Looking after what we’ve got is really in the heart of what we’re here to do
Giles Hunt - Land and Estates Director
With thousands of buildings, both inhabited and uninhabited, and many hundreds of hectares of land, the National Trust is one of the biggest land and estate owners in the world. We’re also one of the biggest conservation charities in northern Europe.
Looking after the land, buildings, and estates we manage is the job of a huge team of people. We sat down with Giles Hunt, Land and Estates Director, to find out about his role and how his experience and love for the Trust impacts his work.
What is the background to your role as Land and Estates Director?
In essence, I manage 3 key areas within the department. I work under the Land and Nature Director and work with the Outdoors and Natural Resources Director and the Nature and Science Director.
Within this directorate, we look after the estate management & rural surveying, building surveying and planning for the whole of the Trust.
What led you into the role you’re in today?
As a Rural Surveyor, when you leave university you have to do 2 years of practical work before being able to take your final exams and becoming fully qualified. The National Trust was offering a training contract so I took the opportunity to get qualified. As you work with the trust you learn more about what we are doing and what we stand for. The variety of work is probably the greatest variety that you’ll get in the country for a rural surveyor.
I have worked in the Trust for 18 years. I started as an Assistant Surveyor in the East of England region, at Blickling Hall. I moved to the East Midlands region as a Rural Surveyor, then moved to the Wessex region to become Regional Rural Surveyor and Head Of Land Use. When Wessex, Devon, and Cornwall merged to become the South West region, I became Assistant Director of Consultancy for Conservation for the South West. Then I applied for the role of Head of Rural Surveying, before being appointed to this role November 17.
Quite a lot of change over the last 18 years but I love the Trust, it’s brilliant!
What do you love about your current role?
We have 28 thousand buildings and structures, we need to make sure our policies around our buildings are what they need to be and how we go about our both annual maintenance and longer-term maintenance is done in the best possible way, using our resources in the most efficient way we can.
In my current role, I get involved in all sorts. We’ve got a lot of strategic aims like the renovation of our 5000 houses, we’re undergoing a big renovation project and have been for a few years now. We’re looking at how we’re managing our farmland, inalienability, long leases, estate management plans, we help and support out in the regions.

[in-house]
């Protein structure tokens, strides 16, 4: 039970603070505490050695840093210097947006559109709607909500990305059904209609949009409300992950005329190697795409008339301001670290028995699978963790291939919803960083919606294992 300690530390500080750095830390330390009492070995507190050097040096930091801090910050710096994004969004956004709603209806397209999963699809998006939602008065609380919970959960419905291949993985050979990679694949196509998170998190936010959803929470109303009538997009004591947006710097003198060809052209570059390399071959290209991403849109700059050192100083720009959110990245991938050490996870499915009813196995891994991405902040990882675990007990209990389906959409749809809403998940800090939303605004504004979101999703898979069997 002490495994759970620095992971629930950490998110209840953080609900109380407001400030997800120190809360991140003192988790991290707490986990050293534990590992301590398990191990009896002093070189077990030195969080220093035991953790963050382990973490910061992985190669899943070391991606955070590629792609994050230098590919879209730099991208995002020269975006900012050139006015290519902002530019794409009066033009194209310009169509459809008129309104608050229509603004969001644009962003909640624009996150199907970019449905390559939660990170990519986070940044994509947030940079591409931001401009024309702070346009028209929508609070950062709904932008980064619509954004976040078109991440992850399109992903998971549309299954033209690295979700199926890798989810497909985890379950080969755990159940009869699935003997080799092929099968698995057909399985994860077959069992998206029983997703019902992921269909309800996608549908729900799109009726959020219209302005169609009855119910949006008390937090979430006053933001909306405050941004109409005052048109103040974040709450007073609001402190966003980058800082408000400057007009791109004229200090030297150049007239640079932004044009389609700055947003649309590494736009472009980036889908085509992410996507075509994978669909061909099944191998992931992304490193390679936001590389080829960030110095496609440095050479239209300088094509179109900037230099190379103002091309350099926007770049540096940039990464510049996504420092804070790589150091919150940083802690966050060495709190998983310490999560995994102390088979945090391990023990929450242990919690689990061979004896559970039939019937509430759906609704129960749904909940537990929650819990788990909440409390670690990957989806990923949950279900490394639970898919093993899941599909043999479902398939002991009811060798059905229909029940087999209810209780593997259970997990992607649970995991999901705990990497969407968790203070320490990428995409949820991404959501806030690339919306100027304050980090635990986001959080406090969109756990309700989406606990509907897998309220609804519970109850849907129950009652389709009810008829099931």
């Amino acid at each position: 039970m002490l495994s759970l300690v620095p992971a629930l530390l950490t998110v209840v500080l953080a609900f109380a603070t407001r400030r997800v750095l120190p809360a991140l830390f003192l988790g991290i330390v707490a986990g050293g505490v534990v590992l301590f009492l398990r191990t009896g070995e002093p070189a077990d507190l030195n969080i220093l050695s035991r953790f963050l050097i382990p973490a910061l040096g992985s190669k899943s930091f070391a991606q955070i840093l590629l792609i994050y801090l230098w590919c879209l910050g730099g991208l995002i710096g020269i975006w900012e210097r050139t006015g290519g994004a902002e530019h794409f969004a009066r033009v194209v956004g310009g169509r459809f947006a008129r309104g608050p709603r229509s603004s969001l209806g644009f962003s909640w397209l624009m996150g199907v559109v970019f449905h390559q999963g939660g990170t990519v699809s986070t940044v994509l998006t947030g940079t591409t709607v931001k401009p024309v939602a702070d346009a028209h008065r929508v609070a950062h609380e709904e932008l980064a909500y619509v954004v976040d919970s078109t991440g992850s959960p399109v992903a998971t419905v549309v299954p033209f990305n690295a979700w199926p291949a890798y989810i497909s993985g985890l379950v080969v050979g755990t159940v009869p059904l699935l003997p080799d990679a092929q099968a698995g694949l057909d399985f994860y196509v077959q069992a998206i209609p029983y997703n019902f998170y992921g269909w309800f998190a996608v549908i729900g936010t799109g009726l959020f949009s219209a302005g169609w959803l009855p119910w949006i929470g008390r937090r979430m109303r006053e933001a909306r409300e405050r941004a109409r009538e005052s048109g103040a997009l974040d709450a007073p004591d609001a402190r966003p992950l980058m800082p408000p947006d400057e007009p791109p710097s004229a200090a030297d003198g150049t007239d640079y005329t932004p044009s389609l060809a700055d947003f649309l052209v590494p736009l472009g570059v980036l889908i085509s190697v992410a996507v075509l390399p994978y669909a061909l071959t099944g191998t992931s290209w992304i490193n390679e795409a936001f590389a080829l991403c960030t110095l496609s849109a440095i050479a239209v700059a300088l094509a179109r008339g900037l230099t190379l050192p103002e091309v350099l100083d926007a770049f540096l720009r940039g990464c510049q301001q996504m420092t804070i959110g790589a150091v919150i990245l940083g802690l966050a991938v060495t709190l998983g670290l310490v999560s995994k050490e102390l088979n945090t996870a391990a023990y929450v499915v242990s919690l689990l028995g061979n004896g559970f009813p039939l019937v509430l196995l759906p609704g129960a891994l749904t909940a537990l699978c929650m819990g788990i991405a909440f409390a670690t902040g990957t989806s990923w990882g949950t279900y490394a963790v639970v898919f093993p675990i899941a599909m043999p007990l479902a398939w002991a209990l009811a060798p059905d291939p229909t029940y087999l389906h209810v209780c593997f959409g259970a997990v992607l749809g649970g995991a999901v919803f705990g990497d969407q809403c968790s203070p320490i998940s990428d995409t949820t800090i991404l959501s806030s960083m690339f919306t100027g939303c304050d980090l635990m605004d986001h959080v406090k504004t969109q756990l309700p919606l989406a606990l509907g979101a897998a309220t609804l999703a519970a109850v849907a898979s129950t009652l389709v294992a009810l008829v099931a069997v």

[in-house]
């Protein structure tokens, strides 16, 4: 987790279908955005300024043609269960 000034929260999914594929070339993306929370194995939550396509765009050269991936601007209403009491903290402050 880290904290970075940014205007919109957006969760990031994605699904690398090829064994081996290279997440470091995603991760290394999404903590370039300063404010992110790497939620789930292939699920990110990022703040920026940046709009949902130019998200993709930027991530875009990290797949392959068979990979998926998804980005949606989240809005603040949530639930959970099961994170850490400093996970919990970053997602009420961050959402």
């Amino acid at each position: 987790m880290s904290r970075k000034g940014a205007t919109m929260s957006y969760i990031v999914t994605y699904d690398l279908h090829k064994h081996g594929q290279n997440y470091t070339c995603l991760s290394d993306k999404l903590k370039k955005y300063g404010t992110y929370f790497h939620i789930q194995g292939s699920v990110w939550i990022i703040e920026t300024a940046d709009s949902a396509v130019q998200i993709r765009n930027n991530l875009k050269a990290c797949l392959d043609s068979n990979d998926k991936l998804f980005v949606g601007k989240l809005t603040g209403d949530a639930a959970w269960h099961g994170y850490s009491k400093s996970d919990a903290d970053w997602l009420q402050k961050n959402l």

On the planning side, we’re responsible for our planning policies and making sure how we deploy our planners is done in the most effective way.
It’s a big balancing act, how we treat the significance of each of our buildings needs to be done in a unique way looking at that particular building in those particular circumstances. The materials we use are really important, the craft skills we adopt is really important it needs to be done in the most appropriate way.
What do you really enjoy about your role?
I think my inspiration is the fact that the Trust was set up all those years ago in 1895 for the protection and preservation of really wonderful places forever.
My role in land and estates is to ensure that we deliver on that protection, be that protection of land or ensuring our buildings are in great shape so that future generations can enjoy them in the same way that we’re enjoying them.
That’s what I really enjoy, dealing with the challenges of difficult cases where there isn’t an easy solution but we have to find a solution. I love it, different challenges every day!
95% of our buildings are declared inalienable, which means we can never sell them, so we have to maintain them. Regardless of what’s going on, we must ensure our buildings are in really great shape. In 5000 or so we have people leaving in the buildings, so we really need to make sure that those homes are in really good conditions.
Our strategic objective of looking after what we’ve got is really at the heart of what we’re here to do in Land and Estates.
My advice is to get out to the regions, get out to the properties and really immerse yourself in what we're doing on the ground. It’s there that you get what the Trust is about.
Your role, summed up?
At our heart, we are our properties. Understanding how they operate and the challenges they face is really important. What might seem obvious on paper is not obvious on the ground and really getting an understanding of that is important.